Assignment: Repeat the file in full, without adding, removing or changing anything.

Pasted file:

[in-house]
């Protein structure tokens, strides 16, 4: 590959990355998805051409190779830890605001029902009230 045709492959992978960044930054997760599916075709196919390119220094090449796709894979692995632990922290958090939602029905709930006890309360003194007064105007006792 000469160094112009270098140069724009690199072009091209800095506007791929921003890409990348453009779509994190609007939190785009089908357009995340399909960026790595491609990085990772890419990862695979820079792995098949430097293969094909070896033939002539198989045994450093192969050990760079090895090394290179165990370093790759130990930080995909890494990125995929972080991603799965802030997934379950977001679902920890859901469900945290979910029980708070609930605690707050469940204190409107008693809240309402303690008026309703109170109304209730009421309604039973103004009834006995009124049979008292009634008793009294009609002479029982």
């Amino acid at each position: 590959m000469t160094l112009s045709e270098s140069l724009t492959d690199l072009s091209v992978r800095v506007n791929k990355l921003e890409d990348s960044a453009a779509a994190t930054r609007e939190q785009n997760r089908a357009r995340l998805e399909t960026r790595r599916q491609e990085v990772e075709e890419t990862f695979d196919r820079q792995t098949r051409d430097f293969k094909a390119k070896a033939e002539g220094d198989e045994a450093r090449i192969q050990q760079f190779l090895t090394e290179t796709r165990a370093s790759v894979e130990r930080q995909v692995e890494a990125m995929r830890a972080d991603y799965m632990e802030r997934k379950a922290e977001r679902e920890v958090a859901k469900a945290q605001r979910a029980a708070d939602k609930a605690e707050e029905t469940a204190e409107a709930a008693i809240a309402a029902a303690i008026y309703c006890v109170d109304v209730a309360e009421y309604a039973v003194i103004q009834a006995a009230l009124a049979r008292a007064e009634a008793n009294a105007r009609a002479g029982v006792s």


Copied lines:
[in-house]
């Protein structure tokens, strides 16, 4: 590959990355998805051409190779830890605001029902009230 045709492959992978960044930054997760599916075709196919390119220094090449796709894979692995632990922290958090939602029905709930006890309360003194007064105007006792 000469160094112009270098140069724009690199072009091209800095506007791929921003890409990348453009779509994190609007939190785009089908357009995340399909960026790595491609990085990772890419990862695979820079792995098949430097293969094909070896033939002539198989045994450093192969050990760079090895090394290179165990370093790759130990930080995909890494990125995929972080991603799965802030997934379950977001679902920890859901469900945290979910029980708070609930605690707050469940204190409107008693809240309402303690008026309703109170109304209730009421309604039973103004009834006995009124049979008292009634008793009294009609002479029982």
């Amino acid at each position: 590959m000469t160094l112009s045709e270098s140069l724009t492959d690199l072009s091209v992978r800095v506007n791929k990355l921003e890409d990348s960044a453009a779509a994190t930054r609007e939190q785009n997760r089908a357009r995340l998805e399909t960026r790595r599916q491609e990085v990772e075709e890419t990862f695979d196919r820079q792995t098949r051409d430097f293969k094909a390119k070896a033939e002539g220094d198989e045994a450093r090449i192969q050990q760079f190779l090895t090394e290179t796709r165990a370093s790759v894979e130990r930080q995909v692995e890494a990125m995929r830890a972080d991603y799965m632990e802030r997934k379950a922290e977001r679902e920890v958090a859901k469900a945290q605001r979910a029980a708070d939602k609930a605690e707050e029905t469940a204190e409107a709930a008693i809240a309402a029902a303690i008026y309703c006890v109170d109304v209730a309360e009421y309604a039973v003194i103004q009834a006995a009230l009124a049979r008292a007064e009634a008793n009294a105007r009609a002479g029982v006792s």